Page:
A Study of Phrygian Art.–I
Journal of Hellenic Studies
A brief introductory statement of the historical views to which I have been led by a study of the Phrygian monuments will make the following pages clearer, and will enable the reader to criticise the whole with greater advantage. I can hardly hope to have reached the truth in regard to this difficult subject; but it is so closely connected with many disputed points in early Greek history that I have thought it best to carry out my view to its logical conclusions and state the whole in brief and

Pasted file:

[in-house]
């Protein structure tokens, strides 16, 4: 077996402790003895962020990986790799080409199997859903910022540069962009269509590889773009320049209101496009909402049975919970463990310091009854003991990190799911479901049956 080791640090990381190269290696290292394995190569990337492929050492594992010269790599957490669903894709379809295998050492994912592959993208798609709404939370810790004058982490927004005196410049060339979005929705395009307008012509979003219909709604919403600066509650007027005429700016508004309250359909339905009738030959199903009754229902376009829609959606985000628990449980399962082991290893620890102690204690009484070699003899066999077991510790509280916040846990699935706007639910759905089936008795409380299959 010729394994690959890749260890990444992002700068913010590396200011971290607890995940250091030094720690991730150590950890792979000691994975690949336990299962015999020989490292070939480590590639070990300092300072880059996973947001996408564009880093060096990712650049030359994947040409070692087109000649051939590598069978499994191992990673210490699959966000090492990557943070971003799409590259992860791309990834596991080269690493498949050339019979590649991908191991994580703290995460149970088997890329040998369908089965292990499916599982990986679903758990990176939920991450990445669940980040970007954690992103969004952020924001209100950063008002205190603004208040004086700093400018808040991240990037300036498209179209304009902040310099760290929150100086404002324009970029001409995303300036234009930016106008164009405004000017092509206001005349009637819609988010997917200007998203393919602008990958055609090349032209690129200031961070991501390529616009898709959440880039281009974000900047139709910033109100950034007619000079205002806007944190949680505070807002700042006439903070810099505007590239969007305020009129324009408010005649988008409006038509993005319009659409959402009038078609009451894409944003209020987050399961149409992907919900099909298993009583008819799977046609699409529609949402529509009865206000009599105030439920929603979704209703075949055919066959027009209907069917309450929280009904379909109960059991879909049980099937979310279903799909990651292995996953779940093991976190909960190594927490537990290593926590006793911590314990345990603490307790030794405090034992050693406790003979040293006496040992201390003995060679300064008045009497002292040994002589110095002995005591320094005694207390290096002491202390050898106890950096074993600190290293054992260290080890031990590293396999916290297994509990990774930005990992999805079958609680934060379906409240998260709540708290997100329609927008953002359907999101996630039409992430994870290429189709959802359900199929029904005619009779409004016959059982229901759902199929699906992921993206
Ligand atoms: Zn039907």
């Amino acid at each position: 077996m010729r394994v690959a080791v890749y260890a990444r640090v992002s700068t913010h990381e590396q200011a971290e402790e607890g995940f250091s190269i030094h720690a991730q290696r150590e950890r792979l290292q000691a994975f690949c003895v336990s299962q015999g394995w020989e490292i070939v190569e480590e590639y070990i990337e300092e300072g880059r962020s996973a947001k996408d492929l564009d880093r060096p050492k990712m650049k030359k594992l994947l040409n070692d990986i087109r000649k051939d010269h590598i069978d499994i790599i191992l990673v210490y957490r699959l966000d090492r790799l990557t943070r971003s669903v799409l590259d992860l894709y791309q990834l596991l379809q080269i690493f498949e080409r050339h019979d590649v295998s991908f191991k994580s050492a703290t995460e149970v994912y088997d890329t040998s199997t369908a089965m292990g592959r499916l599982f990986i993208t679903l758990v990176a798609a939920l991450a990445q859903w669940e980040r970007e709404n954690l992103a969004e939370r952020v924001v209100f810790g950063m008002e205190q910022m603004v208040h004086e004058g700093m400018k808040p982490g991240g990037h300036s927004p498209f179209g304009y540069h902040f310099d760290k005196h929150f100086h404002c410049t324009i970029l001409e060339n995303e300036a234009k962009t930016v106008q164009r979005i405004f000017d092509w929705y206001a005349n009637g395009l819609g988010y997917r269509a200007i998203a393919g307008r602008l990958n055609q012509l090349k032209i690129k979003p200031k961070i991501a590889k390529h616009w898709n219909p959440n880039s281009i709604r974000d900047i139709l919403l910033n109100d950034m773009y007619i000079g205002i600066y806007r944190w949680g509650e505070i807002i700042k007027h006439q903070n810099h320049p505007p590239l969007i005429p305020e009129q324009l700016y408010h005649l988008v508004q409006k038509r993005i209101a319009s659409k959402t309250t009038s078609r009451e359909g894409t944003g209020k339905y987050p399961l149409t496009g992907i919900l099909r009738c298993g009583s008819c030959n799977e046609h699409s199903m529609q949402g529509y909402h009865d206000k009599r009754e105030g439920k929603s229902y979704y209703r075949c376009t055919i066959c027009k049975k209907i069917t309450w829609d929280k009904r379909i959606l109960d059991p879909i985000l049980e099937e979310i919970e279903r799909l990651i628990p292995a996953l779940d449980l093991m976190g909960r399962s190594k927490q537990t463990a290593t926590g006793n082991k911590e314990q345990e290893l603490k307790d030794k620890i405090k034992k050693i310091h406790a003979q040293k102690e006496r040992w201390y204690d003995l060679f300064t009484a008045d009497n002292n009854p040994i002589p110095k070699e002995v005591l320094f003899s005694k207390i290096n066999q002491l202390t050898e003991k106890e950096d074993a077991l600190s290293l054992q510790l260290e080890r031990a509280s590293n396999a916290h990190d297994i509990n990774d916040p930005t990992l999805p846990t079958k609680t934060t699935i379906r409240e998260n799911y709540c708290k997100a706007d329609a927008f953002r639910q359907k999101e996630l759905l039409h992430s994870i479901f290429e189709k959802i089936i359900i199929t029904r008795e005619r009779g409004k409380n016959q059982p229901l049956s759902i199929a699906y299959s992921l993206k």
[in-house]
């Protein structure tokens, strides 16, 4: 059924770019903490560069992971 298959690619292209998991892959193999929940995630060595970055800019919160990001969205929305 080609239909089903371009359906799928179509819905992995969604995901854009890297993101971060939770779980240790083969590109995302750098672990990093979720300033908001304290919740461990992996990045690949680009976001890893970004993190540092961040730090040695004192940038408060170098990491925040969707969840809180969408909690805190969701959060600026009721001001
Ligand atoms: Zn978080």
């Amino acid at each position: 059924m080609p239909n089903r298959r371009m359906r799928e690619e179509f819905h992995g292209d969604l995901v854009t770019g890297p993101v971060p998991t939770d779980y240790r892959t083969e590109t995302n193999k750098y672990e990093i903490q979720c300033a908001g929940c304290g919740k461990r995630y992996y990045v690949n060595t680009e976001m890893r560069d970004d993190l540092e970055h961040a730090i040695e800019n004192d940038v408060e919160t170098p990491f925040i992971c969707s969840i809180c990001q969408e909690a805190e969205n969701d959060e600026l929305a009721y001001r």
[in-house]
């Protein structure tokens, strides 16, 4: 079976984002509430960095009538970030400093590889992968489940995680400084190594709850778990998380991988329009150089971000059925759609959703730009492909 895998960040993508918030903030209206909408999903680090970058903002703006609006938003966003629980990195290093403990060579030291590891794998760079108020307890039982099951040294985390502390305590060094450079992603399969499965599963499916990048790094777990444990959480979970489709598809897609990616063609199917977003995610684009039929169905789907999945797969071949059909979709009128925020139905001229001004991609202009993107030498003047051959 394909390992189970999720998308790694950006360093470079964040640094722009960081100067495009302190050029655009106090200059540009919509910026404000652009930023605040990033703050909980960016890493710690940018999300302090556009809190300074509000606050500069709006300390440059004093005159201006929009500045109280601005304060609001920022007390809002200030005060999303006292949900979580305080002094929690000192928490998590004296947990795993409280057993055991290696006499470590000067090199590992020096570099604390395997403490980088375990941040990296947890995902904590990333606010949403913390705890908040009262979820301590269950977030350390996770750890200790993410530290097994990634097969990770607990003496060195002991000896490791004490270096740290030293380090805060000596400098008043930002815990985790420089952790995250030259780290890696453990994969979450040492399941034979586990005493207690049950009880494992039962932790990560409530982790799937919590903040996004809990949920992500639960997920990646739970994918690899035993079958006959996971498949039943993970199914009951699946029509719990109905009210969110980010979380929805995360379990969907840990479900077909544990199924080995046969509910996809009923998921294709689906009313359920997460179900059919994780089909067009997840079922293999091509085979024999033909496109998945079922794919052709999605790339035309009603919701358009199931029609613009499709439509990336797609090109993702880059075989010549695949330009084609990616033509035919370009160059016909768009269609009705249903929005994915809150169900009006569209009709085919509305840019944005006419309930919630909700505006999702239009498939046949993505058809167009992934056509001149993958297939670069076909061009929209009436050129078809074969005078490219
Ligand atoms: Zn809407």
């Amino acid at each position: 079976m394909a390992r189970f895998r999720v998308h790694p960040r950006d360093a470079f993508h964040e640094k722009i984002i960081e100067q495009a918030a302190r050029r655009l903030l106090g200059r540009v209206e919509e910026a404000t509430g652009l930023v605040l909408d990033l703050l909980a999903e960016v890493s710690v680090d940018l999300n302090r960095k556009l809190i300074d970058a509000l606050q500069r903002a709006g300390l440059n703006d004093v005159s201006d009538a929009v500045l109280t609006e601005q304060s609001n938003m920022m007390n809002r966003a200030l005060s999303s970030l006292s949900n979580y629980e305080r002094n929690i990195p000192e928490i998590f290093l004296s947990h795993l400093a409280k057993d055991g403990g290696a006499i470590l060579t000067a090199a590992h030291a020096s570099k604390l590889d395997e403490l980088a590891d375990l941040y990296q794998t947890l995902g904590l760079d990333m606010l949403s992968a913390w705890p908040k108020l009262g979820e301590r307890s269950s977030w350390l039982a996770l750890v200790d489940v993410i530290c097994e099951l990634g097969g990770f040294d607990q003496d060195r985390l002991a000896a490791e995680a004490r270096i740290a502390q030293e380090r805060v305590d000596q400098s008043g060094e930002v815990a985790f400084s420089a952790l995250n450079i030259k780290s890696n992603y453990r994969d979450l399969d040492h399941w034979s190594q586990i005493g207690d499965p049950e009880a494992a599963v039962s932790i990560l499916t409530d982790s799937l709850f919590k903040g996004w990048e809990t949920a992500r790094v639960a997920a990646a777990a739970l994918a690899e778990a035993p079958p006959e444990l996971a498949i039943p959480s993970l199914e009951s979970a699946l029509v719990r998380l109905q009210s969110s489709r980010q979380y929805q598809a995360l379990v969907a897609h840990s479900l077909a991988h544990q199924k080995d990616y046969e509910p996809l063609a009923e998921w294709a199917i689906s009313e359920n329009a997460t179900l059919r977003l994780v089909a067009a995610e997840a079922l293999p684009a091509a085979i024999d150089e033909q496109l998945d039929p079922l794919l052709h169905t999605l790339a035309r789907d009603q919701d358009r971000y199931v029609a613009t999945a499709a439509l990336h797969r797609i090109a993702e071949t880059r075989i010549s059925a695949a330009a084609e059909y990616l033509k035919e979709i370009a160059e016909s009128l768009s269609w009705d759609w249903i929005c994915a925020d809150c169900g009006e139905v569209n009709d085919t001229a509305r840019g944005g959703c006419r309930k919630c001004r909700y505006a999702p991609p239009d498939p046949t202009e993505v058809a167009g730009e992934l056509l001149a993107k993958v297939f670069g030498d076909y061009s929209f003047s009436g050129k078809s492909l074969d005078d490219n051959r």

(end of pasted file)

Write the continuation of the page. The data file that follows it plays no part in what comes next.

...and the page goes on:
... whole in brief and precise terms. This will place the reader on his guard from the beginning, and if it leads him to exercise unsparing criticism, I shall have attained my object.1. The Phrygians are a European race, who entered Asia Minor across the Hellespont: the unanimous Greek tradition to this effect (which at one time I regarded as probably a reversal of the truth) is confirmed by longer study of the country and the monuments.2. The Phrygians and the Carians were two very closely kindred tribes, nearly related to some of the Greek races, who established themselves in the countries which bear their name as a conquering and ruling caste amid a more numerous alien population: they were mail clad warriors whose armour gave them great advantage over opponents equipped in the slighter oriental fashion. Greek tradition associated various improvements in the style of armour with the Carians, and a relief published below (fig. 9) shows two Phrygian warriors armed quite in the Carian style.